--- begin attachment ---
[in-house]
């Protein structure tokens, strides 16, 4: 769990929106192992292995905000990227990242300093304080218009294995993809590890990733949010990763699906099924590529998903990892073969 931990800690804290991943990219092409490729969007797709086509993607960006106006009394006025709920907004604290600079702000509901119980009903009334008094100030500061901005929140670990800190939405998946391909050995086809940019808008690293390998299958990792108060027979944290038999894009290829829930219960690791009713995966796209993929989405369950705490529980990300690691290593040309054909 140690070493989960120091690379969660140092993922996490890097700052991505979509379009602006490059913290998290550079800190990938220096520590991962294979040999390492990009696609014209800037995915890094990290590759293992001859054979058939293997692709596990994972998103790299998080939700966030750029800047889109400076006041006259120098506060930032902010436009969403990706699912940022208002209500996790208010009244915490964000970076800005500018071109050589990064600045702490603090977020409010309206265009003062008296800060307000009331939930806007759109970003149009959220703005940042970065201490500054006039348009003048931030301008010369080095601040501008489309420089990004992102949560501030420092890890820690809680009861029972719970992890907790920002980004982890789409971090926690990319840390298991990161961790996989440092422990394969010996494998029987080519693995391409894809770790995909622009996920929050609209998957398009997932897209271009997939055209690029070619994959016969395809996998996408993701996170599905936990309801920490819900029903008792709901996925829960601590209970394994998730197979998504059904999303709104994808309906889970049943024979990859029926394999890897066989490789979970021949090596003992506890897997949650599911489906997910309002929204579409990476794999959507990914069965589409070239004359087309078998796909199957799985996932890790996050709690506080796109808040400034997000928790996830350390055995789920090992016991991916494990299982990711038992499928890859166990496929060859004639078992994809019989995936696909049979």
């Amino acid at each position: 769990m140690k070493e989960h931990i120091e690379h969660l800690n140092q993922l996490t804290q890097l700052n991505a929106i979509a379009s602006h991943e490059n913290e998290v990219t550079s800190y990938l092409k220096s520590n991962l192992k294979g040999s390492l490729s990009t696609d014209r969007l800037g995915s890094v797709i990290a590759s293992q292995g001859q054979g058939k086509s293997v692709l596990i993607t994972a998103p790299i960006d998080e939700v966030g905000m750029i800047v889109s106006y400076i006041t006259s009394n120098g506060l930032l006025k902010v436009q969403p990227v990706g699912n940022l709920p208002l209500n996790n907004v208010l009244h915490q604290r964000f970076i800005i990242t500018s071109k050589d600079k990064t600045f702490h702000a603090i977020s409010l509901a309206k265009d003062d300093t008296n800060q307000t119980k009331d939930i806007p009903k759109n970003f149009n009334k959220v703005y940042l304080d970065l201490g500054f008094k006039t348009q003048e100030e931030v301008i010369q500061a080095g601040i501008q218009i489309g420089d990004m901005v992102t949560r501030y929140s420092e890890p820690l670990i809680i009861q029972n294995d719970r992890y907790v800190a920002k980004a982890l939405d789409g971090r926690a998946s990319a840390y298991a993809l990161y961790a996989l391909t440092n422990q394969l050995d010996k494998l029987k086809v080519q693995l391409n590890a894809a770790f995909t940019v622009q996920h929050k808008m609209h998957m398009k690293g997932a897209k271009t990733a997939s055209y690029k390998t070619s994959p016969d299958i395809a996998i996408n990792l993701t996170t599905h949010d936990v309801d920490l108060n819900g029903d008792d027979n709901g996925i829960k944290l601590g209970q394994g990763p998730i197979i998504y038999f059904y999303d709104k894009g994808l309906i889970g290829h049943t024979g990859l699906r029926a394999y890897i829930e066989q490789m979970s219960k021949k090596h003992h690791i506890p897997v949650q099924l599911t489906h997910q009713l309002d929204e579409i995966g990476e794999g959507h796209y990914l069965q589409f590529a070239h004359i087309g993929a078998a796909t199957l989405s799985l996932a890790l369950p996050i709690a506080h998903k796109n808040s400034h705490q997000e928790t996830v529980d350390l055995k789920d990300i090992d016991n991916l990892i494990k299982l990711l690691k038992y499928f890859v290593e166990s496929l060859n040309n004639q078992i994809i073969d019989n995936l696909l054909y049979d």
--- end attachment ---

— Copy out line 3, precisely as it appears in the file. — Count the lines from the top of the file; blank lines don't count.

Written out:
């Amino acid at each position: 769990m140690k070493e989960h931990i120091e690379h969660l800690n140092q993922l996490t804290q890097l700052n991505a929106i979509a379009s602006h991943e490059n913290e998290v990219t550079s800190y990938l092409k220096s520590n991962l192992k294979g040999s390492l490729s990009t696609d014209r969007l800037g995915s890094v797709i990290a590759s293992q292995g001859q054979g058939k086509s293997v692709l596990i993607t994972a998103p790299i960006d998080e939700v966030g905000m750029i800047v889109s106006y400076i006041t006259s009394n120098g506060l930032l006025k902010v436009q969403p990227v990706g699912n940022l709920p208002l209500n996790n907004v208010l009244h915490q604290r964000f970076i800005i990242t500018s071109k050589d600079k990064t600045f702490h702000a603090i977020s409010l509901a309206k265009d003062d300093t008296n800060q307000t119980k009331d939930i806007p009903k759109n970003f149009n009334k959220v703005y940042l304080d970065l201490g500054f008094k006039t348009q003048e100030e931030v301008i010369q500061a080095g601040i501008q218009i489309g420089d990004m901005v992102t949560r501030y929140s420092e890890p820690l670990i809680i009861q029972n294995d719970r992890y907790v800190a920002k980004a982890l939405d789409g971090r926690a998946s990319a840390y298991a993809l990161y961790a996989l391909t440092n422990q394969l050995d010996k494998l029987k086809v080519q693995l391409n590890a894809a770790f995909t940019v622009q996920h929050k808008m609209h998957m398009k690293g997932a897209k271009t990733a997939s055209y690029k390998t070619s994959p016969d299958i395809a996998i996408n990792l993701t996170t599905h949010d936990v309801d920490l108060n819900g029903d008792d027979n709901g996925i829960k944290l601590g209970q394994g990763p998730i197979i998504y038999f059904y999303d709104k894009g994808l309906i889970g290829h049943t024979g990859l699906r029926a394999y890897i829930e066989q490789m979970s219960k021949k090596h003992h690791i506890p897997v949650q099924l599911t489906h997910q009713l309002d929204e579409i995966g990476e794999g959507h796209y990914l069965q589409f590529a070239h004359i087309g993929a078998a796909t199957l989405s799985l996932a890790l369950p996050i709690a506080h998903k796109n808040s400034h705490q997000e928790t996830v529980d350390l055995k789920d990300i090992d016991n991916l990892i494990k299982l990711l690691k038992y499928f890859v290593e166990s496929l060859n040309n004639q078992i994809i073969d019989n995936l696909l054909y049979d």